This past Wednesday, we packed up the rest of our belongings, sorting through what we could part with for a year and what would join us on our travels. We cleaned, we packed, we said good-bye…to some. Then we drove into the sunset….well actually, we drove away from the sunset and headed east to Manitoba, where Soren will be spending the next year of his life.
I had been dreading the drive across the prairies for sometime, so my husband was gracious enough to agree to drive through the night. A road trip just isn’t a road trip anymore when you have small children. While Ben might disagree, I would say it was the right way to go as the kids slept the whole way and we arrived in Winnipeg around 8:30am, just in time for breakfast.
Winnipeg is truly a beautiful city in the summer. The temperatures have been up near thirty which means no bugs, with a cool breeze to keep us sane.
The city has a very unique milieu, one that I have not appreciated up until this trip.
The first fort was established by French settlers in 1738. They thought that Winnipeg would be the Chicago of the North and a major centre for trade because of it’s central location. You can see the pride in the buildings and the major european influence. I am still baffled how people can live in it’s winter climate of consistent sub-zero temperatures but as our friends tell us, it makes them appreciate the summer all the more.
I have heard before of the vibrant arts culture and it is evident in all areas of the city. After a day of recovery we went for ice cream at BDI and crossed the river and took a walk in the Kingston area.
I could have walked for hours just admiring the homes here. Most of them are Colonial or Georgian style but once and a while you will get something a little different. You almost forget that you are in Winnipeg…well, I suppose not, if you knew that this is what it was like. Obviously, the further out of the city centre you get the less heritage you see but that is even the same in a city like Cambridge.
The next day we took a drive down to The Exchange, which is a historically rich area of downtown filled with funky shops, restaurants and cafes.
Around the first corner we stumbled across an outdoor concert. People were gathered on the lawn as they ate their lunches and enjoyed a little break from their workday.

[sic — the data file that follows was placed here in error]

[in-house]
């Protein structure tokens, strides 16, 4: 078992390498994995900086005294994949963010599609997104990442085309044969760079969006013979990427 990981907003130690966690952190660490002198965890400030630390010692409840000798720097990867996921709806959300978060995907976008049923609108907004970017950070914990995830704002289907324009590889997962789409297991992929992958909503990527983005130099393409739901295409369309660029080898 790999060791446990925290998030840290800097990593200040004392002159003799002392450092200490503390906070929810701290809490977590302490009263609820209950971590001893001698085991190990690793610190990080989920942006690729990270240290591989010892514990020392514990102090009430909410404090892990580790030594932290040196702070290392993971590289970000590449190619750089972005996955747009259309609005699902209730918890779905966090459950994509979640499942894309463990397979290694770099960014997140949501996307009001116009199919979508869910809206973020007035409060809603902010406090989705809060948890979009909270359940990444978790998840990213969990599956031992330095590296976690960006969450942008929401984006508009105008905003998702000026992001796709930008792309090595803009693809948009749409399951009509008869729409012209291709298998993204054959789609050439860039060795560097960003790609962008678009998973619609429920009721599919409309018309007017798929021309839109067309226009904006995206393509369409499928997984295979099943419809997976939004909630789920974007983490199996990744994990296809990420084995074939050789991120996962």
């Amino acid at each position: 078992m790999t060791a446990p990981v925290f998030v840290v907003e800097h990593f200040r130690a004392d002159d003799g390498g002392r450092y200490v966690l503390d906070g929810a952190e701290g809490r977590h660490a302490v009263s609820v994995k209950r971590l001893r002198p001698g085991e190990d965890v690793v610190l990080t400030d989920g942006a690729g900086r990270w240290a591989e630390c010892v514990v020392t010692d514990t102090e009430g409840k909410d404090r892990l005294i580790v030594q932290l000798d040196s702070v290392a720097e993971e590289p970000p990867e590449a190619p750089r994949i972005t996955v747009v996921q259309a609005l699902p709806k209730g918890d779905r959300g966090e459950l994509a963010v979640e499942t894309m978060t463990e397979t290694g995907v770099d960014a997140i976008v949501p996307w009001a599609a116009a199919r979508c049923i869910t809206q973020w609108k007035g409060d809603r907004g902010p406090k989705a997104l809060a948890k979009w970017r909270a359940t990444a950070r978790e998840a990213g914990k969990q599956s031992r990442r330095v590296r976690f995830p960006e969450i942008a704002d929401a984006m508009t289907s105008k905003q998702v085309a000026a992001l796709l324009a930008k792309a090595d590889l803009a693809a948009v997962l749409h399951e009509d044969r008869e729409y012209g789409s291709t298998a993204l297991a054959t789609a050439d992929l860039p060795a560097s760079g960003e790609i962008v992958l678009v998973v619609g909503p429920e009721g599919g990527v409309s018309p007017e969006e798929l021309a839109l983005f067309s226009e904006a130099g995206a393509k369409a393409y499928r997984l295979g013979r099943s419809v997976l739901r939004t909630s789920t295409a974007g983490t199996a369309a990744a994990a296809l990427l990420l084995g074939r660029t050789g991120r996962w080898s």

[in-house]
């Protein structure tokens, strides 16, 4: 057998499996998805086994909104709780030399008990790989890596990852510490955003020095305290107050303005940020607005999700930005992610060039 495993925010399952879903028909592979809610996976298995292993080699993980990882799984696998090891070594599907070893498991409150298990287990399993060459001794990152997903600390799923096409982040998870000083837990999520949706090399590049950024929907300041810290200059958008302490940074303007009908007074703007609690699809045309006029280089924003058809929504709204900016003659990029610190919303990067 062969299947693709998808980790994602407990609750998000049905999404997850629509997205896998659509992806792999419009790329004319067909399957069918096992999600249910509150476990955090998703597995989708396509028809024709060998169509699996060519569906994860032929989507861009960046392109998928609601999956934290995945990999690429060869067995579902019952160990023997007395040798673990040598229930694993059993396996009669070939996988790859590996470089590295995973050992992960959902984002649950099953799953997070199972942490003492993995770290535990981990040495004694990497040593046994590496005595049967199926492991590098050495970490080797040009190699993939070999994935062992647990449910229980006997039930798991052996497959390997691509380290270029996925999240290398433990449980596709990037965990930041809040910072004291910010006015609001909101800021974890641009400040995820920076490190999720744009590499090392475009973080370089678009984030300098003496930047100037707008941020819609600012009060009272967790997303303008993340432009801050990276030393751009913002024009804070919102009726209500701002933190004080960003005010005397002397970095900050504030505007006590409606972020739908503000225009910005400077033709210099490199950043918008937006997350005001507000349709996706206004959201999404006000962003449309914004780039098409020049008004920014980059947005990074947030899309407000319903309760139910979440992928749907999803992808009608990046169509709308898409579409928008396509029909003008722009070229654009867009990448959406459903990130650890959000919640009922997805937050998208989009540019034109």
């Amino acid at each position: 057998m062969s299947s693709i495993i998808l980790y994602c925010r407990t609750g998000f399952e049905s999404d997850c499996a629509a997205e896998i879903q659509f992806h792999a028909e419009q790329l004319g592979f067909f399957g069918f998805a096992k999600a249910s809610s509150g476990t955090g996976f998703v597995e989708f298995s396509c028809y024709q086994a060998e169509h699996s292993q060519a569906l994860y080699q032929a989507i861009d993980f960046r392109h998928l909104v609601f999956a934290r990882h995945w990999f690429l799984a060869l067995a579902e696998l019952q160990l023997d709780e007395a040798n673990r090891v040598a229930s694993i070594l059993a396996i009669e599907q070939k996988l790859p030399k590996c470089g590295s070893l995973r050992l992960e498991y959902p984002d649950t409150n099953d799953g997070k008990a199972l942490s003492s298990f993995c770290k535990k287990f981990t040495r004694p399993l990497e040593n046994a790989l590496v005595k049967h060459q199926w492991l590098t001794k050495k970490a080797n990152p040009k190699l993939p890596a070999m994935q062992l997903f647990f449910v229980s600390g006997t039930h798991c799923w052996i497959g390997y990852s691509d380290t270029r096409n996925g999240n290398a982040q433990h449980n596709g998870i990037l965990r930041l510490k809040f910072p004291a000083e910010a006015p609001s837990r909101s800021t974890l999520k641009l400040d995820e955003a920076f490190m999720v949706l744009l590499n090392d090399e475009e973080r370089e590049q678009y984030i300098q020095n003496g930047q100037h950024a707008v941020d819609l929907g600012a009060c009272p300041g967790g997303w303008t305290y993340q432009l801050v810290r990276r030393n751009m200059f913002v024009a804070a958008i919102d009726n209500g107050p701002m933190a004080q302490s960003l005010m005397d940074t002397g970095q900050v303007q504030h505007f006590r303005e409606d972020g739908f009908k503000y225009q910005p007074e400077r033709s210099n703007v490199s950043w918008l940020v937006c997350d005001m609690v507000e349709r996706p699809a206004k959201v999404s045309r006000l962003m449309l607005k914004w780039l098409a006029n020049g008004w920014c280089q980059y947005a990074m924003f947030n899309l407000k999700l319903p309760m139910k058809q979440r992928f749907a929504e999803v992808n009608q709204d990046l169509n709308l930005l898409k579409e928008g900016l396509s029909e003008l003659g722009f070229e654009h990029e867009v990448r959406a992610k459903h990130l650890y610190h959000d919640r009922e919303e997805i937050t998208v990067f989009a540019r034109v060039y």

We hit up the Toad Hall Toy store and then the Red River Book Store:
The shelves…and floors were filled with used books on any subject imaginable. And after as much time perusing as the children would allow us we went across the street to “The Line Up” for lunch.
As we ate I was continually taken back by the preservation of history in this small city. While Vancouver has Gastown, it is out of the way and just one part in the midst of modern buildings. There is a distinct air, and I am not just talking about the occasional stench of sewer that makes downtown Winnipeg unlike anything I have seen in Canada.
I was especially taken back by the amount of advertisements painted on the side of the turn-of-the-twentieth century brick buildings. Around every corner, more than I have ever seen before, the signs are colourful and unique preserving the city’s history.
After naps, we headed out again, but this time to the other south side of the city to Assiniboine Park. With picnic in hand we laid out our blanket amongst the large crowd gathered to see the Ballet in the Park. As a dancer, Winnipeg was known as a time of mecca for Ballet dancers. There was a girl in my class that had auditioned for the Royal Winnipeg Ballet and let’s just say it was a big deal and obviously something I have never forgotten.
I’d be lying if I said that I had never dreamed of seeing my little girl on stage in a tutu and delicate pink slippers. And while I haven’t given up on the the hope, I know it probably just won’t be as I had originally pictured.
On our way out of the park we hit up the children’s garden. It was well equipped to get the wiggles out and then we headed back to the house. All it all, a absolutely fabulous day!